New generation enters vinyl culture, boosts sales
By Kwon Mee-yoo
Placing a needle in the groove of a black vinyl record and listening to the scratchy analog sounds was common a few decades ago when vinyl was the major distribution vehicle of popular music. Vinyl records were ousted by the rise of smaller and more convenient cassette tapes, then CDs and then digital music.
However, vinyl records have been spinning again since the late 2000s, sparking nostalgia of those who miss the analog sound as well as those who haven't seen vinyl before, but are curious enough to try out the retro tech.
The vinyl revival is sweeping the world and Korea is no exception. Last year, K-pop singers such as Girls' Generation's Taeyeon, Big Bang, Wonder Girls and A-Pink's Jung Eun-ji released vinyl editions of their album.
Collecting vinyl records has become a new hip hobby among people in their 20s and 30s as well. Kim Mi-jin, 29, recently bought a limited edition blue vinyl of the soundtrack of "La La Land," the latest addition to her vinyl collection.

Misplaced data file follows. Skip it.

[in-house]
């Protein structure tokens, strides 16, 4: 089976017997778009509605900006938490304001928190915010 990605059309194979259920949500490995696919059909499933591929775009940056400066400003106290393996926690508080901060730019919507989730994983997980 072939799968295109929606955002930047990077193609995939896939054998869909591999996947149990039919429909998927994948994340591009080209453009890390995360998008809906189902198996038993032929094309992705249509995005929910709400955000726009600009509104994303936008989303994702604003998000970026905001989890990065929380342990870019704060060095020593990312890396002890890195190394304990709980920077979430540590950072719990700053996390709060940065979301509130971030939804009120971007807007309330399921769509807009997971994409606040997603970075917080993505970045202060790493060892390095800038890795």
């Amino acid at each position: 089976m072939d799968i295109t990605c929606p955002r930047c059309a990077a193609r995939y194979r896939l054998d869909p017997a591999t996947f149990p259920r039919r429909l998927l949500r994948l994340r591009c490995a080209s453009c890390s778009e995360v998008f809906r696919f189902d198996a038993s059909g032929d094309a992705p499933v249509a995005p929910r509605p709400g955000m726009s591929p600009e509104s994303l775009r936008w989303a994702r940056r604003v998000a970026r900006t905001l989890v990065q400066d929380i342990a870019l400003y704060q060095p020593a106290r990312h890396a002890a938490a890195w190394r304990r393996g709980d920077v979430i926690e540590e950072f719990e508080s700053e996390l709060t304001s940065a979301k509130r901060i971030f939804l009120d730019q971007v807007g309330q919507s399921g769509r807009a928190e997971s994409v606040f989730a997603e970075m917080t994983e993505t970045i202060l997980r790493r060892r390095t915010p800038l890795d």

"Most colored records are limited and it is hard to get my hands on them. I’m really excited to listen to the music of La La Land in vinyl format," Kim said.
|A visitor to the Hyundai Card Music Library in Hannam-dong, Seoul, listens to Adele's "25" in vinyl format. / Korea Times photos by Shim Hyun-chul|
Her collection is small but she is excited to explore a new way to listen to music.
"At first, I worried about the sound quality, but the LP's sound was great. Listening to vinyl records made me concentrate more on each note of the music," Kim said. "I also like the analog sentiment of the LP player of which I have to place the vinyl on the turntable, make the platter rotate, lower the needle onto the vinyl and move the needle to change between tracks."